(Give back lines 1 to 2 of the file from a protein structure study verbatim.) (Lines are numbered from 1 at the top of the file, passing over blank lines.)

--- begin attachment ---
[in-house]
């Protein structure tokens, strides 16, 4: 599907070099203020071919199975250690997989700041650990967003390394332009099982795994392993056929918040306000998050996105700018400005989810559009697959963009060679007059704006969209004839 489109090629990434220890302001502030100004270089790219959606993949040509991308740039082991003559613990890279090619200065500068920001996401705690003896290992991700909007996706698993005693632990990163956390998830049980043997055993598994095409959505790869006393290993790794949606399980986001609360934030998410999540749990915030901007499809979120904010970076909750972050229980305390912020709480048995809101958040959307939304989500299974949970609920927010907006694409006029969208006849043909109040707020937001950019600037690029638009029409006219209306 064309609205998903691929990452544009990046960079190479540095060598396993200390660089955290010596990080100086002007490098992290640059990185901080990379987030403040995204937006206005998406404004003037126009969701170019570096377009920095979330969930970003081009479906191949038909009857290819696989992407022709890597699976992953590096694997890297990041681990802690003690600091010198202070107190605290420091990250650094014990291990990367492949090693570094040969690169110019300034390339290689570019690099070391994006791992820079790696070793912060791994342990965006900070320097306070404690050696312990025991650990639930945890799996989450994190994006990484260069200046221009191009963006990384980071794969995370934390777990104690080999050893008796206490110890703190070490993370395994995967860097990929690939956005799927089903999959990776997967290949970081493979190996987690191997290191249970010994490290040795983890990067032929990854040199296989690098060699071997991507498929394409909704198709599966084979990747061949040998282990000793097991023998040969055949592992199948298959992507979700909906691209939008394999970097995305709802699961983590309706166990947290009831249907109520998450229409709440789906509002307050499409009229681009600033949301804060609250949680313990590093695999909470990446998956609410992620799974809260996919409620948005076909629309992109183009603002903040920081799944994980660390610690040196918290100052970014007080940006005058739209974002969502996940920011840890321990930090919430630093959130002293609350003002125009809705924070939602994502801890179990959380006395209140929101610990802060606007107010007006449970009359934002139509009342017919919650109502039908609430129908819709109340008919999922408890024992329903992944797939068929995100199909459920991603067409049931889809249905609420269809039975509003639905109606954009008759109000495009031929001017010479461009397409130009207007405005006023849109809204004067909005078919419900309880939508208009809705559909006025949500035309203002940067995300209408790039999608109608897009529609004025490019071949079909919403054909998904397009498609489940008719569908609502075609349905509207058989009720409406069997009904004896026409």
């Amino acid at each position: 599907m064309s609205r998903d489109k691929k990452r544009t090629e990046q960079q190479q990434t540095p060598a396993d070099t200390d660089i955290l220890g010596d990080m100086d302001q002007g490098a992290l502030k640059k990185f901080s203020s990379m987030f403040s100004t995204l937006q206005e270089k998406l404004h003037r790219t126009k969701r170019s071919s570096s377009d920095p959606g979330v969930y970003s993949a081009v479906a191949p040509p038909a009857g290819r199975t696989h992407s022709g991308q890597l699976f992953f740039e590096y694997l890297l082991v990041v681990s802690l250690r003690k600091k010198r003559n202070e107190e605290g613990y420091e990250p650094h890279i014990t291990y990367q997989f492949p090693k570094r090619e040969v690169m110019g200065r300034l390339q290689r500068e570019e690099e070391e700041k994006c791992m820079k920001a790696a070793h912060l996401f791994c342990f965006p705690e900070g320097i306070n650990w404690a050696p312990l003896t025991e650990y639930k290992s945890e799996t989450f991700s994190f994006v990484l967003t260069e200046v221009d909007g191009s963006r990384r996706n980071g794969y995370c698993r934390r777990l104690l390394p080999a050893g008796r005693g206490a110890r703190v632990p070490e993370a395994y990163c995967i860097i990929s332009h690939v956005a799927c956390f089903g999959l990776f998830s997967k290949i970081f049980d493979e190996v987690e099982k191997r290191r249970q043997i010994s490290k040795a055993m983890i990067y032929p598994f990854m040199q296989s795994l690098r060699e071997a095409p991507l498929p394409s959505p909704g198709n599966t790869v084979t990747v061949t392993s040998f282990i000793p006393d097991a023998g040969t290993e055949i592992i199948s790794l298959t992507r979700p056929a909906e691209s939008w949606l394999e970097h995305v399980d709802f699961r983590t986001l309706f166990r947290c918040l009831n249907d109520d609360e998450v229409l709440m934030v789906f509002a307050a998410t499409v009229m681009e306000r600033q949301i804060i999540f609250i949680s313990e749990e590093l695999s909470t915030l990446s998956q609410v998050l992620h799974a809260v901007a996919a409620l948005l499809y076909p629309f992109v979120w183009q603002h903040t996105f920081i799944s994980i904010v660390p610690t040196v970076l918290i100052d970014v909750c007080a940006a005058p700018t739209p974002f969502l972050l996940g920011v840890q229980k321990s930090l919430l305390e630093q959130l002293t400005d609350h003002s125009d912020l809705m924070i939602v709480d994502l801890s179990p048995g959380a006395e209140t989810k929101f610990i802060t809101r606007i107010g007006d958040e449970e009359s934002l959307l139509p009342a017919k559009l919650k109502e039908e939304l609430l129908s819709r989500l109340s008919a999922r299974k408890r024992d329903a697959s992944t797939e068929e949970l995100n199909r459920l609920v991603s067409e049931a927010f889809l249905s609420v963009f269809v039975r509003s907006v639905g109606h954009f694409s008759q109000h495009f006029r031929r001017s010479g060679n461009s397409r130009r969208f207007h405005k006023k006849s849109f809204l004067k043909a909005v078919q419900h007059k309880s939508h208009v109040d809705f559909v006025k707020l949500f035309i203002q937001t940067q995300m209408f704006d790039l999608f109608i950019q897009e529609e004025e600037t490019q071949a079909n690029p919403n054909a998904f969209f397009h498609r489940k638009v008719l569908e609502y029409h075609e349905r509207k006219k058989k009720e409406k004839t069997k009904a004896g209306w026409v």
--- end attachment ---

[in-house]
């Protein structure tokens, strides 16, 4: 599907070099203020071919199975250690997989700041650990967003390394332009099982795994392993056929918040306000998050996105700018400005989810559009697959963009060679007059704006969209004839 489109090629990434220890302001502030100004270089790219959606993949040509991308740039082991003559613990890279090619200065500068920001996401705690003896290992991700909007996706698993005693632990990163956390998830049980043997055993598994095409959505790869006393290993790794949606399980986001609360934030998410999540749990915030901007499809979120904010970076909750972050229980305390912020709480048995809101958040959307939304989500299974949970609920927010907006694409006029969208006849043909109040707020937001950019600037690029638009029409006219209306 064309609205998903691929990452544009990046960079190479540095060598396993200390660089955290010596990080100086002007490098992290640059990185901080990379987030403040995204937006206005998406404004003037126009969701170019570096377009920095979330969930970003081009479906191949038909009857290819696989992407022709890597699976992953590096694997890297990041681990802690003690600091010198202070107190605290420091990250650094014990291990990367492949090693570094040969690169110019300034390339290689570019690099070391994006791992820079790696070793912060791994342990965006900070320097306070404690050696312990025991650990639930945890799996989450994190994006990484260069200046221009191009963006990384980071794969995370934390777990104690080999050893008796206490110890703190070490993370395994995967860097990929690939956005799927089903999959990776997967290949970081493979190996987690191997290191249970010994490290040795983890990067032929990854040199296989690098060699071997991507498929394409909704198709599966084979990747061949040998282990000793097991023998040969055949592992199948298959992507979700909906691209939008394999970097995305709802699961983590309706166990947290009831249907109520998450229409709440789906509002307050499409009229681009600033949301804060609250949680313990590093695999909470990446998956609410992620799974809260996919409620948005076909629309992109183009603002903040920081799944994980660390610690040196918290100052970014007080940006005058739209974002969502996940920011840890321990930090919430630093959130002293609350003002125009809705924070939602994502801890179990959380006395209140929101610990802060606007107010007006449970009359934002139509009342017919919650109502039908609430129908819709109340008919999922408890024992329903992944797939068929995100199909459920991603067409049931889809249905609420269809039975509003639905109606954009008759109000495009031929001017010479461009397409130009207007405005006023849109809204004067909005078919419900309880939508208009809705559909006025949500035309203002940067995300209408790039999608109608897009529609004025490019071949079909919403054909998904397009498609489940008719569908609502075609349905509207058989009720409406069997009904004896026409």